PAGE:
The star pile in Abell 545*
Departamento de Física, Casilla 160-C, Universidad de Concepción, Concepción, Chile e-mail: firstname.lastname@example.org;email@example.com
2 UCO/Lick Observatory, University of California, Santa Cruz, CA 95064, USA e-mail: firstname.lastname@example.org
3 Gemini Observatory, Casilla 603, La Serena, Chile
4 European Southern Observatory, Alonso de Córdova 3107, Vitacura, Casilla 19001, Santiago 19, Chile e-mail: email@example.com
5 Argelander Institut für Astronomie, Auf dem Hügel 71, 53121 Bonn, Germany e-mail: firstname.lastname@example.org
Accepted: 18 September 2007
Context.Struble (1988, ApJ, 330, L25) found what appeared to be a cD halo without cD galaxy in the center of the galaxy cluster Abell 545. This remarkable feature has been passed almost unnoticed for nearly twenty years.
Aims.Our goal is to review Struble's claim by providing a first (preliminary) photometric and spectroscopic analysis of this “star pile”.
Methods.Based on archival VLT-images and long-slit spectra obtained with Gemini-GMOS, we describe the photometric structure and measure the redshift of the star pile and of the central galaxy.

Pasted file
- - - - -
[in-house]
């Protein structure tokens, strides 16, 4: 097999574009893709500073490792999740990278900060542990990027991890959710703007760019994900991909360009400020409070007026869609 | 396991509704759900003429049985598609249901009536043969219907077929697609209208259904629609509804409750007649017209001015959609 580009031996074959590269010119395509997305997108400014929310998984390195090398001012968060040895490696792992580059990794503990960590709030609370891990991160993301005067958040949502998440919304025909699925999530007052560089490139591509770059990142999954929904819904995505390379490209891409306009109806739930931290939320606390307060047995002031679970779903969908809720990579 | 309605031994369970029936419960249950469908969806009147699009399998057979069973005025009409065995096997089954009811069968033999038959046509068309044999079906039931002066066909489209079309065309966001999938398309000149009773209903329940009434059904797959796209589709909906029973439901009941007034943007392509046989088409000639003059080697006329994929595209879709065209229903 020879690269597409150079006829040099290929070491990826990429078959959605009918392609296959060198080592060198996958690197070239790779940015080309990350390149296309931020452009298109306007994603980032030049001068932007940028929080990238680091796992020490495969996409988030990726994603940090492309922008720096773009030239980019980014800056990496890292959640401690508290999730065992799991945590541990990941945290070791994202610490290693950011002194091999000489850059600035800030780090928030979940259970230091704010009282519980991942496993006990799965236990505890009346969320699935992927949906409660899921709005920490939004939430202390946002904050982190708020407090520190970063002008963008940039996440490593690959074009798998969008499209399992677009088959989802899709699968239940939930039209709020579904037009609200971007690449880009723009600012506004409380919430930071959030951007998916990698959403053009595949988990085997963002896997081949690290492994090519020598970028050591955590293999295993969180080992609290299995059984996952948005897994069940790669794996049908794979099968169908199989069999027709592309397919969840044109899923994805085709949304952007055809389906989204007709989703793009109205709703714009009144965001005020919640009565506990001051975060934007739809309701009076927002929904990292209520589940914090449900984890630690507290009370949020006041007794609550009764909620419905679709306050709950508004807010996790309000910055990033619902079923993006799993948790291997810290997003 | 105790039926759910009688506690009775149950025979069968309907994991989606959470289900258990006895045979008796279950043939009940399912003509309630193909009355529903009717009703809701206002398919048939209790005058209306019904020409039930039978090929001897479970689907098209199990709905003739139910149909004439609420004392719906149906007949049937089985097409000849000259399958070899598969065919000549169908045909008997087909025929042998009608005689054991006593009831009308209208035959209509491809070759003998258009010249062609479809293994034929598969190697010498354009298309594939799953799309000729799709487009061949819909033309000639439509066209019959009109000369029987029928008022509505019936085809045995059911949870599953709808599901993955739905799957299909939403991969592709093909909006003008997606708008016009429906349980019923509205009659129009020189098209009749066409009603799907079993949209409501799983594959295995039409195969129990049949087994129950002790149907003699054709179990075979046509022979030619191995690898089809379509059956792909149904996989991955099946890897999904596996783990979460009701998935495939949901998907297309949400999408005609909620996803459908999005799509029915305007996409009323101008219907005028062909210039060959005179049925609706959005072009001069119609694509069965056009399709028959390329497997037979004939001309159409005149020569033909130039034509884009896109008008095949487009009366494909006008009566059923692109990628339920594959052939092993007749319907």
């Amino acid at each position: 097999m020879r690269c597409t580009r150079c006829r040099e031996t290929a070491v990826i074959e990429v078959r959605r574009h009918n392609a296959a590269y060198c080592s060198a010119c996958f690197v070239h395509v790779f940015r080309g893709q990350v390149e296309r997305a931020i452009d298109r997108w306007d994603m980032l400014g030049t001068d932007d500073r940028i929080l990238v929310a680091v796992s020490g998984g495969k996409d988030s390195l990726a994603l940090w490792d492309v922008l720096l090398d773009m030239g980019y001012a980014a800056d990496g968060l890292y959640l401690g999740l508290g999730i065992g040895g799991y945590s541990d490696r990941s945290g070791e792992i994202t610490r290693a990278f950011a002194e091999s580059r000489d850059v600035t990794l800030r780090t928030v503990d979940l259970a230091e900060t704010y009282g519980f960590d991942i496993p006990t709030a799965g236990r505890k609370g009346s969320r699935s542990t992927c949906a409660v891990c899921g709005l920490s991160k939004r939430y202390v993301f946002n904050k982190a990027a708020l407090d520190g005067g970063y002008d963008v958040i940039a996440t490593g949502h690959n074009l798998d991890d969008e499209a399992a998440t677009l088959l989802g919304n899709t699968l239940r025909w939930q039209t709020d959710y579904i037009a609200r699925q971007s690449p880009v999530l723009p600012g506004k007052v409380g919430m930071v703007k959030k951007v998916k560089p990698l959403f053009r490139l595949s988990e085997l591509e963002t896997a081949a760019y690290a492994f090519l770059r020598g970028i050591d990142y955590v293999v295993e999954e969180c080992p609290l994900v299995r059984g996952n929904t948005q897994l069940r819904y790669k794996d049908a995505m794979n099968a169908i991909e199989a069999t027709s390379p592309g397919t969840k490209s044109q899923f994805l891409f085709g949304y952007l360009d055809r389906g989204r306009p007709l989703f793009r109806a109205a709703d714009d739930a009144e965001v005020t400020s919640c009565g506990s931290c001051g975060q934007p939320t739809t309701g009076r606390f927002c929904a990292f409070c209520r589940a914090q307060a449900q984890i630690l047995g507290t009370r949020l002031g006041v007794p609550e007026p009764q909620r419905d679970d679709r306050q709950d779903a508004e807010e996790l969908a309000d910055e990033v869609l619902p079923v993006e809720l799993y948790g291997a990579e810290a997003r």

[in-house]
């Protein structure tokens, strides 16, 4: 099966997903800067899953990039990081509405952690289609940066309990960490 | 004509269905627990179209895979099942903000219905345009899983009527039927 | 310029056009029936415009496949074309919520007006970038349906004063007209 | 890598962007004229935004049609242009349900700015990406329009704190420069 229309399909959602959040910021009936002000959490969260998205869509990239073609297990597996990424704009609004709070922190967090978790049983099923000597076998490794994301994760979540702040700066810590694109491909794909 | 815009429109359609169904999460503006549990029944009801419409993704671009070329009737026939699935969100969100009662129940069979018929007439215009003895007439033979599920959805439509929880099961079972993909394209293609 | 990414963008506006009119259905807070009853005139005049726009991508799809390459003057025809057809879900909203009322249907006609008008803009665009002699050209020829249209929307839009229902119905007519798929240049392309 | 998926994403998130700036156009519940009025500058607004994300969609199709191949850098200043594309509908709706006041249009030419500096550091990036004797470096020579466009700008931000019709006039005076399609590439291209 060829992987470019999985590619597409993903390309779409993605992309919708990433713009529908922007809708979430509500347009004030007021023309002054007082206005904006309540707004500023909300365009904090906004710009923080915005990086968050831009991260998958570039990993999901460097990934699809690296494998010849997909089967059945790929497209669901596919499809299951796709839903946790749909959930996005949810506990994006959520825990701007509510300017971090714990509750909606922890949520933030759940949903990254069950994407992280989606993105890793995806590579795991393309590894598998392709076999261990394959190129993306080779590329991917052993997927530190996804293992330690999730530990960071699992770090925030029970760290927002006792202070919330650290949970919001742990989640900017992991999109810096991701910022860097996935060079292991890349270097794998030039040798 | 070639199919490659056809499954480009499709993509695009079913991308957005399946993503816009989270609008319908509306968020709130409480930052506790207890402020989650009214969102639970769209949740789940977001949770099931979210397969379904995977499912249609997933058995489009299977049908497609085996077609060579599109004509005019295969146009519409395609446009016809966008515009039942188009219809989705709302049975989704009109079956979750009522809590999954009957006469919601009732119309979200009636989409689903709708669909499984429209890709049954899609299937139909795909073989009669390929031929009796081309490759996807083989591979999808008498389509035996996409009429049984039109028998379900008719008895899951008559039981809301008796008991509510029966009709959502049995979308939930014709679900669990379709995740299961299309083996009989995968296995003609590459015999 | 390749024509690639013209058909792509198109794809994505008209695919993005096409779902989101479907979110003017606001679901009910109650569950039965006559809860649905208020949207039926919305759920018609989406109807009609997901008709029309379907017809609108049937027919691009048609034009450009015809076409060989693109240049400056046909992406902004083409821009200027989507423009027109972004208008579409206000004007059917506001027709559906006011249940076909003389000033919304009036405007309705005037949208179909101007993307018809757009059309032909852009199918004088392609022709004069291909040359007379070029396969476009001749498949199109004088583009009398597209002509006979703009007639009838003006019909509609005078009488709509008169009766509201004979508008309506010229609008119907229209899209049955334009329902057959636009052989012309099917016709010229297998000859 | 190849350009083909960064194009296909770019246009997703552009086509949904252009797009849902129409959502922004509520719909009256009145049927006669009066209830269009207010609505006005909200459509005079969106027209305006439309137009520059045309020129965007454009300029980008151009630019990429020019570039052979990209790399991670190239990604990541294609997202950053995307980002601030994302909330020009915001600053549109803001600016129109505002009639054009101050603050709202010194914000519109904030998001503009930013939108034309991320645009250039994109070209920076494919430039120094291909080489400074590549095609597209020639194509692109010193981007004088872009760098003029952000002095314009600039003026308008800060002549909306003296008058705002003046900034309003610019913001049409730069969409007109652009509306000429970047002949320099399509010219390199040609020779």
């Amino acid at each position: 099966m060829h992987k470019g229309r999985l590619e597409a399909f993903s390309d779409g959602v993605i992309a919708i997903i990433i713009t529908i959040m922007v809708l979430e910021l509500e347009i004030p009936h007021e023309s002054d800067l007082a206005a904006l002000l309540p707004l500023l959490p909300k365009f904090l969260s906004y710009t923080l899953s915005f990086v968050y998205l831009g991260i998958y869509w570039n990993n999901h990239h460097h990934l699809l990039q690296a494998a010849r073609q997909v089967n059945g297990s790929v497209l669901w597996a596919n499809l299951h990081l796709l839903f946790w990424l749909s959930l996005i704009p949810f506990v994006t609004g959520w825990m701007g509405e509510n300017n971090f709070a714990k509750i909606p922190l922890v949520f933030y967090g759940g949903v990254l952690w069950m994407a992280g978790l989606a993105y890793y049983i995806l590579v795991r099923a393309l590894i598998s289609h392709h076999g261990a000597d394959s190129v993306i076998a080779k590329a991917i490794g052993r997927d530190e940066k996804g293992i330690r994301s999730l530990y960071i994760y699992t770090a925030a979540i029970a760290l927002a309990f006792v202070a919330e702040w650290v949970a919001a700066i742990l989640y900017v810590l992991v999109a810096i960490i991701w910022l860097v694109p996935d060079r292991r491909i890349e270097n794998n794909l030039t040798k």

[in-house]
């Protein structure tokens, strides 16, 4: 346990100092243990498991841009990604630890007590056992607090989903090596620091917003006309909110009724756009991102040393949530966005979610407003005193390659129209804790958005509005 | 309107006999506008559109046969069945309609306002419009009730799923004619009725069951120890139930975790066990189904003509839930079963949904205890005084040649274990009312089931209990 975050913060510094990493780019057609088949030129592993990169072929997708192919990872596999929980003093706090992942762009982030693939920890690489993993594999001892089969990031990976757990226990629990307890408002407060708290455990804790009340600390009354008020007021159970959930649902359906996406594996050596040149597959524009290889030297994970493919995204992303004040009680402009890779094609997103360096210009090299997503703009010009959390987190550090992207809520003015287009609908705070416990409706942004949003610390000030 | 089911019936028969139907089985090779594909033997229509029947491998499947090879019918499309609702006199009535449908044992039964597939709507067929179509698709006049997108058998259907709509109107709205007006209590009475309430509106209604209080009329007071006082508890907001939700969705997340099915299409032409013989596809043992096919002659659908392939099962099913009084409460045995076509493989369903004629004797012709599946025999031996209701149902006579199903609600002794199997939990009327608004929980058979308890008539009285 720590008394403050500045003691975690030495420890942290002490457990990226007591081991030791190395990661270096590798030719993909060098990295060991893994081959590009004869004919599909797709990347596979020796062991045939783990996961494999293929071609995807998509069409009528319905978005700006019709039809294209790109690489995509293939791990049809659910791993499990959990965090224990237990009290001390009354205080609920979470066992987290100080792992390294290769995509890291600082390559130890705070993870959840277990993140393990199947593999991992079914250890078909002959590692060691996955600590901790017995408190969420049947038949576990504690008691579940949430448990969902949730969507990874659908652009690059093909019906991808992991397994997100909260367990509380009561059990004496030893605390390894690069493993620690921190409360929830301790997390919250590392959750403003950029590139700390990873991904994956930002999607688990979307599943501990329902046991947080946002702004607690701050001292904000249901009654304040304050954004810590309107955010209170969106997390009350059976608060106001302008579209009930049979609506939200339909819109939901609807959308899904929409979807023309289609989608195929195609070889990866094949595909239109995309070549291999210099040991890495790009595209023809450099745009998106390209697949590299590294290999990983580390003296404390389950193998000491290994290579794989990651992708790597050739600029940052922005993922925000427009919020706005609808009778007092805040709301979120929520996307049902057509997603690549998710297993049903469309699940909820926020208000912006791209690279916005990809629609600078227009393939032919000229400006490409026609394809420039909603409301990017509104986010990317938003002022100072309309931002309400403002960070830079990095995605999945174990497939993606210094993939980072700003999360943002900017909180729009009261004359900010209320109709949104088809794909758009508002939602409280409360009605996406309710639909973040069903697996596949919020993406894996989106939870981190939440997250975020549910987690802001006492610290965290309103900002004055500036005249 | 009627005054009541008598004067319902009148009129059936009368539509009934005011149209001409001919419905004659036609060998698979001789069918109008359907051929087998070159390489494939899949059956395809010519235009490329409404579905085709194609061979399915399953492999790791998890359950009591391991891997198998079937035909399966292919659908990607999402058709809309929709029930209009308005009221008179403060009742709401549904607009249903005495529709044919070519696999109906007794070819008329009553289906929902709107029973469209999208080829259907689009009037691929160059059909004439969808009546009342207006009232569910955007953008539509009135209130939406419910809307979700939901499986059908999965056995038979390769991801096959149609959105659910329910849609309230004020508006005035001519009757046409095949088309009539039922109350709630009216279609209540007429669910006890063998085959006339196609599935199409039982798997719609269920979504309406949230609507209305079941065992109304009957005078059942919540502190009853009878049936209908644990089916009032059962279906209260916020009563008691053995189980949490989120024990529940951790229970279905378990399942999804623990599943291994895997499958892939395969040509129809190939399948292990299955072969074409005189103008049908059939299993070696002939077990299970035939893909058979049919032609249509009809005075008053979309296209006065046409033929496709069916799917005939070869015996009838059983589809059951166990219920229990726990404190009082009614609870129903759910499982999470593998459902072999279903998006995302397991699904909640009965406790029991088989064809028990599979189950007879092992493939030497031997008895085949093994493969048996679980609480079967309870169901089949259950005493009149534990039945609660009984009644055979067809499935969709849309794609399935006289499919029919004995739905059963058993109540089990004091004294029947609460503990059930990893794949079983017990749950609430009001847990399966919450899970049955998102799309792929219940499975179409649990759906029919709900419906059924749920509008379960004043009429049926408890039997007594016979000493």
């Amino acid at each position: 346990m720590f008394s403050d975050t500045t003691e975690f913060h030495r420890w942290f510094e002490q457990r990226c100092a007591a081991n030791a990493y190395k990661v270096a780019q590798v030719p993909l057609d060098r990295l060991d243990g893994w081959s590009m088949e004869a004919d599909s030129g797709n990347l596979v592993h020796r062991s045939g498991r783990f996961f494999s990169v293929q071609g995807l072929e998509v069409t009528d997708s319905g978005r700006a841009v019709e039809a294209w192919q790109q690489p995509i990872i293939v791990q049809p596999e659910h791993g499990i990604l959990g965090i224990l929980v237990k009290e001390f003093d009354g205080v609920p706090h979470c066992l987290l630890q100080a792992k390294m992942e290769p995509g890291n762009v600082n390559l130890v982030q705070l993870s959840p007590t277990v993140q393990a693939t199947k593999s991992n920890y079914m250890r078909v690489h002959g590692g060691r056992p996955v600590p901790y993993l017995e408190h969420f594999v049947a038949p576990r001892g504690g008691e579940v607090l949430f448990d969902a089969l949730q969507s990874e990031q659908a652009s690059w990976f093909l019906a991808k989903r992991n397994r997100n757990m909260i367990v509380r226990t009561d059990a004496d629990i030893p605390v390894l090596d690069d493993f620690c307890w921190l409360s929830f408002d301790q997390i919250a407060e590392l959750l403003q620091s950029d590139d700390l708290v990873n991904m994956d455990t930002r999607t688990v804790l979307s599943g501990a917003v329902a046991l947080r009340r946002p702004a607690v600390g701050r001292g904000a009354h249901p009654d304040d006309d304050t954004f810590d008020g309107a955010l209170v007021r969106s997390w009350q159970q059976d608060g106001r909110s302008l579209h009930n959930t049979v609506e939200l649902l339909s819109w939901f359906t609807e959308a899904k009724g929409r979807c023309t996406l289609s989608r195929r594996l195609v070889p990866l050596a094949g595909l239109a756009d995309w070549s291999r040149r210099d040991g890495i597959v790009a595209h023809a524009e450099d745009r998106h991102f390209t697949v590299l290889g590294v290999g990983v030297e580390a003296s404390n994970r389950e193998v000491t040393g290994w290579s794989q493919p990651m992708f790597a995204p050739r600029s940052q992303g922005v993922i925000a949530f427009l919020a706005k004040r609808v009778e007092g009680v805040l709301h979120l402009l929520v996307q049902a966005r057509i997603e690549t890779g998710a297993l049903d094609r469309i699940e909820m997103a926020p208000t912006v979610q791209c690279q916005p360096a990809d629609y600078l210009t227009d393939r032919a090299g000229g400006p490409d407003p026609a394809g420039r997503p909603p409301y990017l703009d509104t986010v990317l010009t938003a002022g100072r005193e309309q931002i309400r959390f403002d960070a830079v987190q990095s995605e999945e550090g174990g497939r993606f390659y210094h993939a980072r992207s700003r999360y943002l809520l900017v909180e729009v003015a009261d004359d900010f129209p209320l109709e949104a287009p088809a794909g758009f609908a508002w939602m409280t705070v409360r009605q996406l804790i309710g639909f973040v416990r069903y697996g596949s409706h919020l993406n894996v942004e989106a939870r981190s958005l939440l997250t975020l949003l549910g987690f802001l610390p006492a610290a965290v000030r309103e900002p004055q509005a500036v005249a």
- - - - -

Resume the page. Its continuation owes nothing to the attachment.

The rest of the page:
Results.The star pile is indeed associated with Abell 545. Its velocity is higher by about 1300 km s-1 than that of the central object. The spectra indicate an old, presumably metal-rich population. Its brightness profile is much shallower than that of typical cD-galaxies.
Conclusions.The formation history and the dynamical status of the star pile remain elusive, until high S/N spectra and a dynamical analysis of the galaxy cluster itself become available. We suggest that the star pile might provide an interesting test of the Cold Dark Matter paradigm.
Key words: galaxies: clusters: individual: A 545 / galaxies: elliptical and lenticular, cD / galaxies: intergalactic medium
Based on observations obtained at the Gemini Observatory, which is operated by the Association of Universities for Research in Astronomy, Inc., under a cooperative agreement with the NSF on behalf of the Gemini partnership: the National Science Foundation (United States), the Science and Technology Facilities Council (UK), the National Research Council (Canada), CONICYT (Chile), the Australian Research Council (Australia), CNPq (Brazil) and CONICET (Argentina). Also based on observations taken at the European Southern Observatory, Cerro Paranal, Chile; ESO program 70.B-440(A).
© ESO, 2007